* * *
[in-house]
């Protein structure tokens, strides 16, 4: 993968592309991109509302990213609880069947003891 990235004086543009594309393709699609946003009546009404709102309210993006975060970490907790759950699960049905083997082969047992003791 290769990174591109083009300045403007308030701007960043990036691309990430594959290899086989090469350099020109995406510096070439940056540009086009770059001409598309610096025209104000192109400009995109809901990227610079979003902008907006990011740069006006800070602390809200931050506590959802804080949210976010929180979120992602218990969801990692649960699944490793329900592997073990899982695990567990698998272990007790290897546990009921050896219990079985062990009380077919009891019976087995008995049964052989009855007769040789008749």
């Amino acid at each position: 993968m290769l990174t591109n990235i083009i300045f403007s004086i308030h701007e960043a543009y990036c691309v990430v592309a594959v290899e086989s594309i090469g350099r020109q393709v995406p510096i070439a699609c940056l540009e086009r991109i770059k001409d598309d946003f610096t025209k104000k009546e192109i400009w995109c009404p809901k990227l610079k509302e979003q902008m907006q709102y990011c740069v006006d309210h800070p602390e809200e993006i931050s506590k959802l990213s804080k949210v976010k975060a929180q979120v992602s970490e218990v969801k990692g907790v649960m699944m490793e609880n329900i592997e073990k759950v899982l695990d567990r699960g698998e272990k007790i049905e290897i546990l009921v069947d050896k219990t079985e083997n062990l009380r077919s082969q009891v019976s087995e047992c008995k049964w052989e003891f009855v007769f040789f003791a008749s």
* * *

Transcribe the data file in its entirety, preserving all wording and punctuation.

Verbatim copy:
[in-house]
């Protein structure tokens, strides 16, 4: 993968592309991109509302990213609880069947003891 990235004086543009594309393709699609946003009546009404709102309210993006975060970490907790759950699960049905083997082969047992003791 290769990174591109083009300045403007308030701007960043990036691309990430594959290899086989090469350099020109995406510096070439940056540009086009770059001409598309610096025209104000192109400009995109809901990227610079979003902008907006990011740069006006800070602390809200931050506590959802804080949210976010929180979120992602218990969801990692649960699944490793329900592997073990899982695990567990698998272990007790290897546990009921050896219990079985062990009380077919009891019976087995008995049964052989009855007769040789008749």
């Amino acid at each position: 993968m290769l990174t591109n990235i083009i300045f403007s004086i308030h701007e960043a543009y990036c691309v990430v592309a594959v290899e086989s594309i090469g350099r020109q393709v995406p510096i070439a699609c940056l540009e086009r991109i770059k001409d598309d946003f610096t025209k104000k009546e192109i400009w995109c009404p809901k990227l610079k509302e979003q902008m907006q709102y990011c740069v006006d309210h800070p602390e809200e993006i931050s506590k959802l990213s804080k949210v976010k975060a929180q979120v992602s970490e218990v969801k990692g907790v649960m699944m490793e609880n329900i592997e073990k759950v899982l695990d567990r699960g698998e272990k007790i049905e290897i546990l009921v069947d050896k219990t079985e083997n062990l009380r077919s082969q009891v019976s087995e047992c008995k049964w052989e003891f009855v007769f040789f003791a008749s």